Like many boroughs in London, Croydon’s poverty is hidden behind the fact that some wards are the least deprived in the country.
Nearly four in ten children live below the breadline in parts of the borough. The life expectancy for males living in the most deprived parts of Croydon is almost nine years less than males living in the least deprived areas.
The stark inequalities in Croydon make the borough an interesting test case for linking voter turnout and deprivation. Of all the ELL boroughs, Croydon demonstrated the correlation between low voter turnout and deprivation most closely.
In the past three local elections, Croydon’s least deprived wards voted at much higher rates than its most deprived wards.
In Seldson and Ballards, the least deprived ward in the borough, half of the ward voted in 2006, 13 percentage points higher than the London average turnout rate. On the other end of the spectrum, Fieldway, the most deprived ward in the borough, had a turnout rate of just 34% that same year.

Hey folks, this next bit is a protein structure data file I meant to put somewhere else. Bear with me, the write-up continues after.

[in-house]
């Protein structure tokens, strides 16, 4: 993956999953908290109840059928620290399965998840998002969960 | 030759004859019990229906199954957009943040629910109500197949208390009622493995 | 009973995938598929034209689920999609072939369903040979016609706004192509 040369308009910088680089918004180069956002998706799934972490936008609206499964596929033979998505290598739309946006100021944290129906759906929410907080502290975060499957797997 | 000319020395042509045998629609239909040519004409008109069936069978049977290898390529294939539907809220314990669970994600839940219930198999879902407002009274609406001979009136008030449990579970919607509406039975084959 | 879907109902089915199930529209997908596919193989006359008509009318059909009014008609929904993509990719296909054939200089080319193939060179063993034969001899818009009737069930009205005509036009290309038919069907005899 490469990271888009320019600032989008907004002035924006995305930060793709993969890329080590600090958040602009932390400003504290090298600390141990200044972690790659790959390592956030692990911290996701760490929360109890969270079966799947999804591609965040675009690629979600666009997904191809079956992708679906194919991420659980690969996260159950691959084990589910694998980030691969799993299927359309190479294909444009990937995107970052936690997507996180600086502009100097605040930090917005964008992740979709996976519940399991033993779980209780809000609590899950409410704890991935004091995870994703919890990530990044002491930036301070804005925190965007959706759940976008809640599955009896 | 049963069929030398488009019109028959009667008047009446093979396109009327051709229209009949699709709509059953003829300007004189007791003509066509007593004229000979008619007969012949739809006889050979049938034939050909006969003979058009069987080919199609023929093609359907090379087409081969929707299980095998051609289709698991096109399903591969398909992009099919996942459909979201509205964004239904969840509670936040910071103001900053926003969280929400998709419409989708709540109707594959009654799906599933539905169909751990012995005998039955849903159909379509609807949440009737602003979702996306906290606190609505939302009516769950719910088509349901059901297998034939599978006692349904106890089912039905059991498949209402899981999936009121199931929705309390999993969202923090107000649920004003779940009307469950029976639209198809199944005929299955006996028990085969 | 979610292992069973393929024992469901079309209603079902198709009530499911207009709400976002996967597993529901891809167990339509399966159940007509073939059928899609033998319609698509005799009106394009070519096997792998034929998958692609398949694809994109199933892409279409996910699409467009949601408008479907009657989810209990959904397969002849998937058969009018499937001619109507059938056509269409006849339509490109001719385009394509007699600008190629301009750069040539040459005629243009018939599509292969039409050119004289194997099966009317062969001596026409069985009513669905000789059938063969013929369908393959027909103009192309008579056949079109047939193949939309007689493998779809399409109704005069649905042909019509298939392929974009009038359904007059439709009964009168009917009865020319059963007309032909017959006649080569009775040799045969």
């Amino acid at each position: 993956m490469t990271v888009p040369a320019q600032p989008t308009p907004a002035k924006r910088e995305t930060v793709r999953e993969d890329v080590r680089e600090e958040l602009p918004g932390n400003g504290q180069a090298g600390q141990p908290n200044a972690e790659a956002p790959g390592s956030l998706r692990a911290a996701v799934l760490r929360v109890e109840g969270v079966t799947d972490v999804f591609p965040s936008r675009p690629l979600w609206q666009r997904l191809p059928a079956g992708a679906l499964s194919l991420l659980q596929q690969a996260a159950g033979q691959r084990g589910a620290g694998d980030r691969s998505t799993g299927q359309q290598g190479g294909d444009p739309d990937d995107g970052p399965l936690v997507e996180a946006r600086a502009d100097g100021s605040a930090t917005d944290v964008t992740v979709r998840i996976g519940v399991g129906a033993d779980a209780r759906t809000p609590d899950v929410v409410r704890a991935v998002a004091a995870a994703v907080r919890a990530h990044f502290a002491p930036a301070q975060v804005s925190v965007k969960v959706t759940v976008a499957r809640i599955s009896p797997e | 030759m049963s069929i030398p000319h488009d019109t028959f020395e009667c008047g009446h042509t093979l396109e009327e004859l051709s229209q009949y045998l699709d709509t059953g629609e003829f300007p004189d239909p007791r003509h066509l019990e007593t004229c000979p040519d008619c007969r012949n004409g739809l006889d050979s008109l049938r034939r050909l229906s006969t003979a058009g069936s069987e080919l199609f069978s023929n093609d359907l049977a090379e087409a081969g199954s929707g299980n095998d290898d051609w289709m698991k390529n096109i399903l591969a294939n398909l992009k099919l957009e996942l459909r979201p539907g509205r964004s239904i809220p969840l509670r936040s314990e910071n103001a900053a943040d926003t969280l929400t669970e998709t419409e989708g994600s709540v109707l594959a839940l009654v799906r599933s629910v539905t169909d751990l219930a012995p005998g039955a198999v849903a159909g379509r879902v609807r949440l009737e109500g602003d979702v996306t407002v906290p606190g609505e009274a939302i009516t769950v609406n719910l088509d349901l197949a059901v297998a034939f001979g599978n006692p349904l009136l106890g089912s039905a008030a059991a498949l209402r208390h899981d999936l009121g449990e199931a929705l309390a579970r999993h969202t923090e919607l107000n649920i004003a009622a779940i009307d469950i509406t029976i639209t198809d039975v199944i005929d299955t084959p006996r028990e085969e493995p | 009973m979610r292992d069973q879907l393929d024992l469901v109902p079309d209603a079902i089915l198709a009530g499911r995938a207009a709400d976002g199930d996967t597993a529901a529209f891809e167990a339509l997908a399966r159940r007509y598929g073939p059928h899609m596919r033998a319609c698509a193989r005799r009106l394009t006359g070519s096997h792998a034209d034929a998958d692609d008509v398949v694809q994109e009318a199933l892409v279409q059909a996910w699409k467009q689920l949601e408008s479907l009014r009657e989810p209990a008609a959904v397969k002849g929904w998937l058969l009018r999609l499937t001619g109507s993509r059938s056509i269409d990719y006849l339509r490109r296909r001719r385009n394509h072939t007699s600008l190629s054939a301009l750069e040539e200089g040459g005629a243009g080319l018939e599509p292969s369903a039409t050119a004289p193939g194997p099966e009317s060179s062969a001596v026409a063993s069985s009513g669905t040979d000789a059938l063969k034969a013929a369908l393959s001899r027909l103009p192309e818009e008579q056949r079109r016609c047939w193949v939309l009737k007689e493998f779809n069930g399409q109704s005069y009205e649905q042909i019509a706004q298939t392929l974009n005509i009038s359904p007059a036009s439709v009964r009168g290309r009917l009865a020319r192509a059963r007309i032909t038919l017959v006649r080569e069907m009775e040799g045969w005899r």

Croydon is a quickly growing and changing borough. Tom Black, political editor of the Croydon Citizen pointed out in an interview with ELL that the issues affecting Croydon would make the upcoming election an important one. They include the development of Westfield shopping centre and the areas around it, as well as issues like fly-tipping in the north of the borough.
If you’re a Croydon resident and haven’t yet registered to vote, the deadline is May 6. For registration instructions, see Croydon Council’s webpage on voting here.
By Hajera Blagg & Taku Dzimwasha